We need to do this particularly with the actual people who seek to explore the possibility for humane uses of instrumental approaches to games and play (under the variety of levels of gamification, “game based learning”, serious games, etc.), to come to a complex understanding of the possibilities and the space of games and play in our society. This exploration, however, starts by effectively acknowledging that we have long lived in a “gameful world,” one where societal hierarchies and structures are effectively defined by homologues of the “trivial” gamification techniques of scores and leaderboards. From being scored for our achievements in the classroom, to “gaming” electoral systems to maximise delegates, to leaderboards which linearly order and label the “employee of the month” or the “Top 100 Most Influential People”, we are already subject to gamification. The most trivial elements of game design, scores and leaderboards, have been an integral part of our society at least since the inception of Fredrick Taylor’s “scientific management”. And indeed, opposite to the gameful utopia prospected by Jane McGonigal, the understanding of hierarchical feedback systems (be them school or workplace) as assimilable to game mechanics and experiences has only increased, as has been discussed, among others, by Jennifer DeWinter, who straightforwardly frames Gamification as Taylorism 2.0. This simplistic approach to game-like systems has even been criticised from within the gamification community, as much more humane approaches to behaviour and experience design begin when advocated by gamification’s most articulate proponents (see, among others Yu-Kai Chou or Sylvester Arnab). However, and despite this emerging plurality of approaches and considerable refinement to the field, most implementations still don’t seem to (and maybe can’t) be aimed at systemic, structural change, but instead at increasing productivity or learning outcomes – that is, at orienting and directing behaviors. While the intentions of gamificators might be (in many cases) laudable, the conceptual tools that are being developed can be extremely dangerous if wrongly employed (as is the case with most technologies). Through the pervasive application of well-established game design techniques, the odds of the emergence of a panopticon is made to be accepted and indeed embraced through the bait of false playfulness have greatly increased.
See, for a paradigmatic example, the case of China’s gamified credit score system “Sesame Credit,” that purportedly will control access to credit and special benefits depending on a variety of scored variables, which go from the kind of purchases made to the scores of linked people in social networks. Despite having been probably overblown by western press due to cultural bias and vested interests in discrediting western economies’ main competition, Sesame Credit at least hints at the possibility of a whole new kind of systems of social control, where the feedback loops that ordinarily compose games are co-opted for surveillance and purposive behavioral “push.”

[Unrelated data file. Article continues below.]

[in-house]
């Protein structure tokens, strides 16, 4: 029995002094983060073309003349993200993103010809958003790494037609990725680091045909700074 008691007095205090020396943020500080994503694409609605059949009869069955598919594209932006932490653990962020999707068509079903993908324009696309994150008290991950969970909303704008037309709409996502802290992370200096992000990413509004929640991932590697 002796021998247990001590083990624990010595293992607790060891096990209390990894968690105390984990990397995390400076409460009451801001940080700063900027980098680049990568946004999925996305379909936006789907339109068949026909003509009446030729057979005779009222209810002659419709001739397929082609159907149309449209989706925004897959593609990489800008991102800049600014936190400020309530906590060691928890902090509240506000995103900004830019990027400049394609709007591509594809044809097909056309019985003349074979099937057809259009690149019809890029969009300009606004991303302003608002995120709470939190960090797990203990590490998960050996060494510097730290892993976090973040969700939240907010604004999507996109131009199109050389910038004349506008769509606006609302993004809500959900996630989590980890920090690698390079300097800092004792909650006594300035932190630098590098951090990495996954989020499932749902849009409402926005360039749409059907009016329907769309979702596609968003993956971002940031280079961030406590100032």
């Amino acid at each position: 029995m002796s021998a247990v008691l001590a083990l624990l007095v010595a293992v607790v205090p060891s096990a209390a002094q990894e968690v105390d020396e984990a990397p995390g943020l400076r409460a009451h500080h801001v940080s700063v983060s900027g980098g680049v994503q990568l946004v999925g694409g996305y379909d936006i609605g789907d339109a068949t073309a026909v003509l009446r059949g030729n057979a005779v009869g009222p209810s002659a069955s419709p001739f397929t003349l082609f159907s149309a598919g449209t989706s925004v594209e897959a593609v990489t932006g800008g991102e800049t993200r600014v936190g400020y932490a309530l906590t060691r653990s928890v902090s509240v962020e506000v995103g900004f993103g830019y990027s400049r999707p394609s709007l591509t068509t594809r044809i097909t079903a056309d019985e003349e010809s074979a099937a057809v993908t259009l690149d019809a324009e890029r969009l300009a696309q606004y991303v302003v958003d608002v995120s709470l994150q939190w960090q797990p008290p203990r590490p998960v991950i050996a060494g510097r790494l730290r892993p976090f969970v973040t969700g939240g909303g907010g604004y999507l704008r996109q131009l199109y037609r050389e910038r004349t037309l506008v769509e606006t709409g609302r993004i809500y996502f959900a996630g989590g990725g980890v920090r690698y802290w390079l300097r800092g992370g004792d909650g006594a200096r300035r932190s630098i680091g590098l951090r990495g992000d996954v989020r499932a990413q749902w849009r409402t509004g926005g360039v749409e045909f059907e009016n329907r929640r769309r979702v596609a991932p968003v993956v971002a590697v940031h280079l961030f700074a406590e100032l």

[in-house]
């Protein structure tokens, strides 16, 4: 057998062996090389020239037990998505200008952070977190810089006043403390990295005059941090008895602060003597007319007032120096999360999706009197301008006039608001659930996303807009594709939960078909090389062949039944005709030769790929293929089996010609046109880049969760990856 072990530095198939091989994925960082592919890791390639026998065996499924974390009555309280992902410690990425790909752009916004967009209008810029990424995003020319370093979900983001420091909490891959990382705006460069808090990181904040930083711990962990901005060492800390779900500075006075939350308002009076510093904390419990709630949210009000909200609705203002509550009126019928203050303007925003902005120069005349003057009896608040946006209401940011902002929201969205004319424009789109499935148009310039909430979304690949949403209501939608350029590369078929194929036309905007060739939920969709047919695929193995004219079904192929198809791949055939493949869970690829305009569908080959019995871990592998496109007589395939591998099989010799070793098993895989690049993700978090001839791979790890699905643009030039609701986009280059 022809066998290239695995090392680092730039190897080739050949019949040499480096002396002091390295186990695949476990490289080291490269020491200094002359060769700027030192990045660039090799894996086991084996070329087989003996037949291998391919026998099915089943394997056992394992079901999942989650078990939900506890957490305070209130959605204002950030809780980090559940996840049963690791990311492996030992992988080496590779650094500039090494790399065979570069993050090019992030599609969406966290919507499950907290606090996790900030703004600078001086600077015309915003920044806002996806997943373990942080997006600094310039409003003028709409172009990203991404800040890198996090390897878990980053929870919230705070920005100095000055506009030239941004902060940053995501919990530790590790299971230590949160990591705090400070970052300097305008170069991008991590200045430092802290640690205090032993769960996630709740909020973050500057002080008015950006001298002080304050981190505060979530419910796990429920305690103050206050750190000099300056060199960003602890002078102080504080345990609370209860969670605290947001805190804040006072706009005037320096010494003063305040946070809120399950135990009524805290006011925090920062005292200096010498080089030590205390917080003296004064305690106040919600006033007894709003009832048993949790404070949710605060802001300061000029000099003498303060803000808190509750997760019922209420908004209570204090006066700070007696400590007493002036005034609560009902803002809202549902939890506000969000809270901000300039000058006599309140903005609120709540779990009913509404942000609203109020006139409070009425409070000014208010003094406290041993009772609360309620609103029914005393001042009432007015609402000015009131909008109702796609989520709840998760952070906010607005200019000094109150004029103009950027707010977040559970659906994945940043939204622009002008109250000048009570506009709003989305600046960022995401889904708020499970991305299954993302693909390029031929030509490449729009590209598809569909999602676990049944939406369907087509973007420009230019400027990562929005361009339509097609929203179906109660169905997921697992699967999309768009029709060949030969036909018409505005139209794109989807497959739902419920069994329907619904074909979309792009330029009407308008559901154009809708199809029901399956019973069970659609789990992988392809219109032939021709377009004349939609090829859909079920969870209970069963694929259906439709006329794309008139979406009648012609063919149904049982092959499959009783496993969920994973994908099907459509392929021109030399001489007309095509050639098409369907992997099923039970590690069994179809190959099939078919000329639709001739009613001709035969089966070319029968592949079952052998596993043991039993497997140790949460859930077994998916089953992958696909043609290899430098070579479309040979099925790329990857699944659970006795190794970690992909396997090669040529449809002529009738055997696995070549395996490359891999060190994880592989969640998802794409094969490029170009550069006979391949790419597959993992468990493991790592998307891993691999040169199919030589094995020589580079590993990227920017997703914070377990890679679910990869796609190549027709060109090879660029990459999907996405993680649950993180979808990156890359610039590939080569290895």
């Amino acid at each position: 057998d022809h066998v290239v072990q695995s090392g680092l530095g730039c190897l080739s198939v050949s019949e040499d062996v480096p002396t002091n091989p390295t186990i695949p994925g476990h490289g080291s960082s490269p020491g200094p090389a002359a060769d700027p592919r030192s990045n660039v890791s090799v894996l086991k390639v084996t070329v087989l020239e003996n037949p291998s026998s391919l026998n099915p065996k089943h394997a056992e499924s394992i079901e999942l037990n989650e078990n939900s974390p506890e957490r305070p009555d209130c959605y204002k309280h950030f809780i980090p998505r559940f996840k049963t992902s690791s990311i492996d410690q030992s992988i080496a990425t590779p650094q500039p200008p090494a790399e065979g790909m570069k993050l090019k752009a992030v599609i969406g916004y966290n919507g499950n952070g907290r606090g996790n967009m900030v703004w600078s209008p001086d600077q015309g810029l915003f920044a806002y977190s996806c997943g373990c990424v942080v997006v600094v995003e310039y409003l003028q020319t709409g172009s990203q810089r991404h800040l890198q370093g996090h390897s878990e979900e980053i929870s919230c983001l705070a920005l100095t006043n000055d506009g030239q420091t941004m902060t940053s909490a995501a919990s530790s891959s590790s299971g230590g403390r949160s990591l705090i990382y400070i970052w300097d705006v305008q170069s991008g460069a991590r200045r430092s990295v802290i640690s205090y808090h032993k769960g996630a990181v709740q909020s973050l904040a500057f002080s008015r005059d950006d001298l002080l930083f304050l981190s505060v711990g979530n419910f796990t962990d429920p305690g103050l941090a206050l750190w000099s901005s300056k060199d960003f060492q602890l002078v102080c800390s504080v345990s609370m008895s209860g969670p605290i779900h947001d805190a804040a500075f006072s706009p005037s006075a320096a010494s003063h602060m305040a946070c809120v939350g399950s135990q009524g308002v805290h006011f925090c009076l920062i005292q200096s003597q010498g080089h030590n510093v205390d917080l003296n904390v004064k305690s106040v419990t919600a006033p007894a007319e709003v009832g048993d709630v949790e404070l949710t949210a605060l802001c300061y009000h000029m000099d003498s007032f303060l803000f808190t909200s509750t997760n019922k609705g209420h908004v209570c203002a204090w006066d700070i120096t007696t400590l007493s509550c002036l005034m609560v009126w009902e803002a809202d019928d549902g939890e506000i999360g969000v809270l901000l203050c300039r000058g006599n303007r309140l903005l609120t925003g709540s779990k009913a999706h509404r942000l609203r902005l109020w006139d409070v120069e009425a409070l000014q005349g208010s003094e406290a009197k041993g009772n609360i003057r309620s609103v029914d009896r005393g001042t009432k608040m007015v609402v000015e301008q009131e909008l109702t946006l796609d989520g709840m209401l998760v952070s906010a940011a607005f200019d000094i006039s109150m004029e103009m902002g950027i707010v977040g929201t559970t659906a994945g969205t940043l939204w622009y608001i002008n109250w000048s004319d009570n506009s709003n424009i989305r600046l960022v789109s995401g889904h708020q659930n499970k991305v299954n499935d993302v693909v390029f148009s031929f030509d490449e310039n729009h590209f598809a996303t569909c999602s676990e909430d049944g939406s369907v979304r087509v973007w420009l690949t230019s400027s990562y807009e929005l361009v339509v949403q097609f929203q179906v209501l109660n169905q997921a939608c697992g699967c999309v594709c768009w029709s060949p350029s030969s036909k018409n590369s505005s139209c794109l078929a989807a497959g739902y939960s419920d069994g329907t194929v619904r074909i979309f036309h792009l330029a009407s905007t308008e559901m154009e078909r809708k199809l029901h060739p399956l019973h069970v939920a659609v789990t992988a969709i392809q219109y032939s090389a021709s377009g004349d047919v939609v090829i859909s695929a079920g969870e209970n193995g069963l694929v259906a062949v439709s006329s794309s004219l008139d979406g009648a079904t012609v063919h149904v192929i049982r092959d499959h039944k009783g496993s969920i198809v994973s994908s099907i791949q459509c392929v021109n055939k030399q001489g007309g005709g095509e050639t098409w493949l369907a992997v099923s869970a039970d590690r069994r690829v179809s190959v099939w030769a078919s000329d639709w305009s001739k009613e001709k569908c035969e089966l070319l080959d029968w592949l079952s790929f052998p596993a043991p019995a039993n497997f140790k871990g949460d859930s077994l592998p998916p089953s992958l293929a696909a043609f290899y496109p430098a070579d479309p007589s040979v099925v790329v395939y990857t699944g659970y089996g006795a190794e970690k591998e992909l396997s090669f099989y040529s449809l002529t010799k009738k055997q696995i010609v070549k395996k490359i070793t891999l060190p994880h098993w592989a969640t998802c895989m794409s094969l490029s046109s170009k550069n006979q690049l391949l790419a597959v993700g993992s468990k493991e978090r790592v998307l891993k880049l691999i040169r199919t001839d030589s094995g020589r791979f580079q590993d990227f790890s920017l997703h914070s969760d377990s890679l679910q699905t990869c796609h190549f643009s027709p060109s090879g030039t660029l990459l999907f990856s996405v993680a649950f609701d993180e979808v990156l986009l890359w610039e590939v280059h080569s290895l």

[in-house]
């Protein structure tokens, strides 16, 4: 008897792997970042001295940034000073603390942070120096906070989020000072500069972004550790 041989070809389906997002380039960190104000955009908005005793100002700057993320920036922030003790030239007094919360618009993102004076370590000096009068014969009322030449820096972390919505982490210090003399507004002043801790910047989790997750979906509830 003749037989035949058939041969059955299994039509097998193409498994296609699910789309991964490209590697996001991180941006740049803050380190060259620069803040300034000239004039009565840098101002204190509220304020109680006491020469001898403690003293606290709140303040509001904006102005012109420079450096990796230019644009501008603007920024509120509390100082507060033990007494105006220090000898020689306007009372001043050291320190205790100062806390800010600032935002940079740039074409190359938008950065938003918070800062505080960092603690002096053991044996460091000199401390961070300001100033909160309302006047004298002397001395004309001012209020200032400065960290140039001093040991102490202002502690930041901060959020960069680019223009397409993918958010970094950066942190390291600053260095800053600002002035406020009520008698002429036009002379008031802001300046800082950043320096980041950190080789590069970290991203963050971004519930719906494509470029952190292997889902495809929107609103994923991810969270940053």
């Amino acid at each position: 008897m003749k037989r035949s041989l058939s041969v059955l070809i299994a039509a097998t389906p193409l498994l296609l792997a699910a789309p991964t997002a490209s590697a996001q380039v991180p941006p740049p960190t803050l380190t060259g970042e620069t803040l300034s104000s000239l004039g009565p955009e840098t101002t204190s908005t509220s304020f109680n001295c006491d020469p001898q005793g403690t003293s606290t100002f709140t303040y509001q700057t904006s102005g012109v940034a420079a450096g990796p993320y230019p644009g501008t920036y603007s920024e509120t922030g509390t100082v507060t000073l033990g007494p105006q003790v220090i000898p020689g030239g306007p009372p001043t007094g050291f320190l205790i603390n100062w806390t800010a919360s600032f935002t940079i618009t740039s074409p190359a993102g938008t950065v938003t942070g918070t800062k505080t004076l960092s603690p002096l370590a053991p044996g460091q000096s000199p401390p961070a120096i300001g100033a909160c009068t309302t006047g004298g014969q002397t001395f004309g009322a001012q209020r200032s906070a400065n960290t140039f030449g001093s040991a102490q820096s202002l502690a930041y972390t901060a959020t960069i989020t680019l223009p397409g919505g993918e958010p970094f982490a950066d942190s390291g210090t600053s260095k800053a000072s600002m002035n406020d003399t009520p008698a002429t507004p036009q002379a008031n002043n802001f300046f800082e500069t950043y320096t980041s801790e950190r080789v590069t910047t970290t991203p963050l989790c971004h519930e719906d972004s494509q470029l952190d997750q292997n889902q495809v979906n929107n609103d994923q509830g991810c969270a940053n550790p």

What is particularly worrisome is indeed the massive adoption of gamification by corporate and political subjects. This happens because, at some level, these typologies of games (or more properly, gamified systems) “work” in an explicit, measurable way, to enact similarly explicit, measurable “change” that is compliant with the currently dominant obsession for measurement and quantification. But, as game designer and activist Paolo Pedercini provocatively wrote: “If you can measure it, then it’s not the change I want to see.” Quantification and measurement can only amount to management and optimisation of the existent (which of course is, in the right contexts and times, a noble endeavour in itself), but it is not the generation of novel experiences that can only occur through deep, purposeless, playful and liberating engagement in cultural dynamics.
What is completely left out of the picture by all the “gameful” approaches, the design of which is strongly and explicitly self-constrained so as to provide the above discussed measurable outcome, is indeed the role of play as both expression matrix of culture, as discussed since Huizinga. The exclusion of culture (in its widest anthropological sense, including aesthetics, beliefs, meanings, values, and especially their diversity according to each context) from the discourse of gamification proponents is rooted in an adherence to the above mentioned management-oriented measurability model and therefore runs much deeper than the quasi-behaviourist implementations of the “exhaustible machines” of naïve gamificators, trivialising applications of game design elements that are denounced by their own more competent colleagues.
However, even those implementations that have leeways for playfulness are built with a purpose that comes before play and gives it hard boundaries: as a general rule, gamification proponents (paraphrasing Jeff Watson) have still to deliver an example of gamification that isn’t about compliance, surveillance, efficiency, and/or skill or information delivery – all criteria which of course have their necessary roles at times and places, but are not to be mistaken for the cores of education, citizenship, or play.